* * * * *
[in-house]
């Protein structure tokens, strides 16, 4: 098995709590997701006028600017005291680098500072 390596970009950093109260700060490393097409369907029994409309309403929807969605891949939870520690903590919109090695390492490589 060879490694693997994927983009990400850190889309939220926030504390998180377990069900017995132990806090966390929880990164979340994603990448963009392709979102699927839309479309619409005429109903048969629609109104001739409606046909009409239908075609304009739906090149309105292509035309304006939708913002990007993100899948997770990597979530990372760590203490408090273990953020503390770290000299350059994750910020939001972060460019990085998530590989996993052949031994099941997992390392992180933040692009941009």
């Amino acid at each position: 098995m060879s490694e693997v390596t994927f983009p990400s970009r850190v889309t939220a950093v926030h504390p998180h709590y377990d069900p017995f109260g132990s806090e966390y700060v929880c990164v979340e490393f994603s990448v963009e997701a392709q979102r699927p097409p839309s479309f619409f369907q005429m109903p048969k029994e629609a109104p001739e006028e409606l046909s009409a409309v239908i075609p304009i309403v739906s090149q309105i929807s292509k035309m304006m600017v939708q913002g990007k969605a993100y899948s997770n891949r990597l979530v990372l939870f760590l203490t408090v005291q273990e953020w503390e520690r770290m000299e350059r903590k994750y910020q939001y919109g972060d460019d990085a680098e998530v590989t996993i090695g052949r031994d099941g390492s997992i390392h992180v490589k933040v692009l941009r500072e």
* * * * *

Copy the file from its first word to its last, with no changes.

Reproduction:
[in-house]
């Protein structure tokens, strides 16, 4: 098995709590997701006028600017005291680098500072 390596970009950093109260700060490393097409369907029994409309309403929807969605891949939870520690903590919109090695390492490589 060879490694693997994927983009990400850190889309939220926030504390998180377990069900017995132990806090966390929880990164979340994603990448963009392709979102699927839309479309619409005429109903048969629609109104001739409606046909009409239908075609304009739906090149309105292509035309304006939708913002990007993100899948997770990597979530990372760590203490408090273990953020503390770290000299350059994750910020939001972060460019990085998530590989996993052949031994099941997992390392992180933040692009941009």
């Amino acid at each position: 098995m060879s490694e693997v390596t994927f983009p990400s970009r850190v889309t939220a950093v926030h504390p998180h709590y377990d069900p017995f109260g132990s806090e966390y700060v929880c990164v979340e490393f994603s990448v963009e997701a392709q979102r699927p097409p839309s479309f619409f369907q005429m109903p048969k029994e629609a109104p001739e006028e409606l046909s009409a409309v239908i075609p304009i309403v739906s090149q309105i929807s292509k035309m304006m600017v939708q913002g990007k969605a993100y899948s997770n891949r990597l979530v990372l939870f760590l203490t408090v005291q273990e953020w503390e520690r770290m000299e350059r903590k994750y910020q939001y919109g972060d460019d990085a680098e998530v590989t996993i090695g052949r031994d099941g390492s997992i390392h992180v490589k933040v692009l941009r500072e």